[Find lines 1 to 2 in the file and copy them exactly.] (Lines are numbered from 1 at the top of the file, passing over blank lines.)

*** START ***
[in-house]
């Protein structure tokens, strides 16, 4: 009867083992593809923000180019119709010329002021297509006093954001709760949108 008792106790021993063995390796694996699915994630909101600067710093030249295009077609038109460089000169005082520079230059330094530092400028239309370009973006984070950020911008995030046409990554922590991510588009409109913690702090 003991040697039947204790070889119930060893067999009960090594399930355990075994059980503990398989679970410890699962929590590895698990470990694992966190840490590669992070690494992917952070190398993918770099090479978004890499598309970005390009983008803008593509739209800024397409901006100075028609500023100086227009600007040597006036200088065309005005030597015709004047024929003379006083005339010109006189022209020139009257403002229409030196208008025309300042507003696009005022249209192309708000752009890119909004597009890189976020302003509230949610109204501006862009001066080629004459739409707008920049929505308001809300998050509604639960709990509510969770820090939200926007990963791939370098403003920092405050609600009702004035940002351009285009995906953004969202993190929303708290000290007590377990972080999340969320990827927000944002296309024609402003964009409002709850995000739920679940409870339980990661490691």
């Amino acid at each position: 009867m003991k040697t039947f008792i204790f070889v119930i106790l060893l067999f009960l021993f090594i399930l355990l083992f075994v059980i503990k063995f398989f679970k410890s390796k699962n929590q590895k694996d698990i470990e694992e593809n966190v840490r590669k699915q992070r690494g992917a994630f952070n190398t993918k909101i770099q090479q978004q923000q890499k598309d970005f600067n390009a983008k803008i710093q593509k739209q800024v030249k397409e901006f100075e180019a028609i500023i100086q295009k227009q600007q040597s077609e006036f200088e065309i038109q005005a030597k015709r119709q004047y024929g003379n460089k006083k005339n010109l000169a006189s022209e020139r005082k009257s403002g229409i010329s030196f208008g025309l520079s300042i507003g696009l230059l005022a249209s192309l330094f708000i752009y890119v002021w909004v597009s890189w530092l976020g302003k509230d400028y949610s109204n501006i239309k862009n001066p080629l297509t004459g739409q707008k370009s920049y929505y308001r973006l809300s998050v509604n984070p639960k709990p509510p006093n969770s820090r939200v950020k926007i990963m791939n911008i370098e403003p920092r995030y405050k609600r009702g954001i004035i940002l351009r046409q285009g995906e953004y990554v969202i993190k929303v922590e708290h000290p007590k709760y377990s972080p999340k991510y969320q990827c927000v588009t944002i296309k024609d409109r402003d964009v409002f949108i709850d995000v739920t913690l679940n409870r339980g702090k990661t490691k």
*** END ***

[in-house]
């Protein structure tokens, strides 16, 4: 009867083992593809923000180019119709010329002021297509006093954001709760949108 008792106790021993063995390796694996699915994630909101600067710093030249295009077609038109460089000169005082520079230059330094530092400028239309370009973006984070950020911008995030046409990554922590991510588009409109913690702090 003991040697039947204790070889119930060893067999009960090594399930355990075994059980503990398989679970410890699962929590590895698990470990694992966190840490590669992070690494992917952070190398993918770099090479978004890499598309970005390009983008803008593509739209800024397409901006100075028609500023100086227009600007040597006036200088065309005005030597015709004047024929003379006083005339010109006189022209020139009257403002229409030196208008025309300042507003696009005022249209192309708000752009890119909004597009890189976020302003509230949610109204501006862009001066080629004459739409707008920049929505308001809300998050509604639960709990509510969770820090939200926007990963791939370098403003920092405050609600009702004035940002351009285009995906953004969202993190929303708290000290007590377990972080999340969320990827927000944002296309024609402003964009409002709850995000739920679940409870339980990661490691």